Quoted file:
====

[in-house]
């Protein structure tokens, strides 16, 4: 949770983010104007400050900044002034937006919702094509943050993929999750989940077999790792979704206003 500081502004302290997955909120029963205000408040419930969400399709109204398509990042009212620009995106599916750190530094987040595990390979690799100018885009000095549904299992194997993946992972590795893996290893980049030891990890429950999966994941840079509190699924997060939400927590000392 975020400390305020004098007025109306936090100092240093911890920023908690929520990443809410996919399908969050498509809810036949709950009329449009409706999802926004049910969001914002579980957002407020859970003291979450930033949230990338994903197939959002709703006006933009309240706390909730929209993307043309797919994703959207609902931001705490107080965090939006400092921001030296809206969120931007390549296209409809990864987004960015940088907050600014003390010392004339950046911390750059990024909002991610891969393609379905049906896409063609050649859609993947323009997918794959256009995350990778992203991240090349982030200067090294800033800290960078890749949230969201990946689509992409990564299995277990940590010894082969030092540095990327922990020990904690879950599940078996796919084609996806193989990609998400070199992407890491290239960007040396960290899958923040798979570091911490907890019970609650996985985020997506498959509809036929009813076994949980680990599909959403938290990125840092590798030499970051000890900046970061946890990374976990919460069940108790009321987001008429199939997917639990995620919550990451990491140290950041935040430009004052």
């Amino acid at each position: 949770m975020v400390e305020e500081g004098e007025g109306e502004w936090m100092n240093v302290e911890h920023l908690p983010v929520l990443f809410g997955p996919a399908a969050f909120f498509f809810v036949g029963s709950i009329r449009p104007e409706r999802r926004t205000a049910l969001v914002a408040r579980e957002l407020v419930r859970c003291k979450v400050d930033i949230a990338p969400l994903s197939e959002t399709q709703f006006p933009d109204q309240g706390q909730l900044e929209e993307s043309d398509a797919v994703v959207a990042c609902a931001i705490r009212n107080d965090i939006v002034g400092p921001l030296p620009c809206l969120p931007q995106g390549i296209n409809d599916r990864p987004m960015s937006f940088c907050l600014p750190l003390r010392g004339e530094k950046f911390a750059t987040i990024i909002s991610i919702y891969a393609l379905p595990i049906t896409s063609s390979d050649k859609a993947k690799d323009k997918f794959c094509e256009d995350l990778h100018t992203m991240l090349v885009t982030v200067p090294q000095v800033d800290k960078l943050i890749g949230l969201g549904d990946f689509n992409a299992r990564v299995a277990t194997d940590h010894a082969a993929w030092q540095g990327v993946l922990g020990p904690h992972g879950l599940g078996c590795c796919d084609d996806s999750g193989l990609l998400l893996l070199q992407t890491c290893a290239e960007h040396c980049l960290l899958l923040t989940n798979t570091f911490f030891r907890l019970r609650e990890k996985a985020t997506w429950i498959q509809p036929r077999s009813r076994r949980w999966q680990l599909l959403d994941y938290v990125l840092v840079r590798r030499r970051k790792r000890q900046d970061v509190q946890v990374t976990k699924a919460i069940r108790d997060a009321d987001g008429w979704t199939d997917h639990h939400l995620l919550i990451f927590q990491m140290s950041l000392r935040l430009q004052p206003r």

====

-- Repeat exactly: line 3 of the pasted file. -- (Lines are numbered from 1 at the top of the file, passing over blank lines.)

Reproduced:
């Amino acid at each position: 949770m975020v400390e305020e500081g004098e007025g109306e502004w936090m100092n240093v302290e911890h920023l908690p983010v929520l990443f809410g997955p996919a399908a969050f909120f498509f809810v036949g029963s709950i009329r449009p104007e409706r999802r926004t205000a049910l969001v914002a408040r579980e957002l407020v419930r859970c003291k979450v400050d930033i949230a990338p969400l994903s197939e959002t399709q709703f006006p933009d109204q309240g706390q909730l900044e929209e993307s043309d398509a797919v994703v959207a990042c609902a931001i705490r009212n107080d965090i939006v002034g400092p921001l030296p620009c809206l969120p931007q995106g390549i296209n409809d599916r990864p987004m960015s937006f940088c907050l600014p750190l003390r010392g004339e530094k950046f911390a750059t987040i990024i909002s991610i919702y891969a393609l379905p595990i049906t896409s063609s390979d050649k859609a993947k690799d323009k997918f794959c094509e256009d995350l990778h100018t992203m991240l090349v885009t982030v200067p090294q000095v800033d800290k960078l943050i890749g949230l969201g549904d990946f689509n992409a299992r990564v299995a277990t194997d940590h010894a082969a993929w030092q540095g990327v993946l922990g020990p904690h992972g879950l599940g078996c590795c796919d084609d996806s999750g193989l990609l998400l893996l070199q992407t890491c290893a290239e960007h040396c980049l960290l899958l923040t989940n798979t570091f911490f030891r907890l019970r609650e990890k996985a985020t997506w429950i498959q509809p036929r077999s009813r076994r949980w999966q680990l599909l959403d994941y938290v990125l840092v840079r590798r030499r970051k790792r000890q900046d970061v509190q946890v990374t976990k699924a919460i069940r108790d997060a009321d987001g008429w979704t199939d997917h639990h939400l995620l919550i990451f927590q990491m140290s950041l000392r935040l430009q004052p206003r």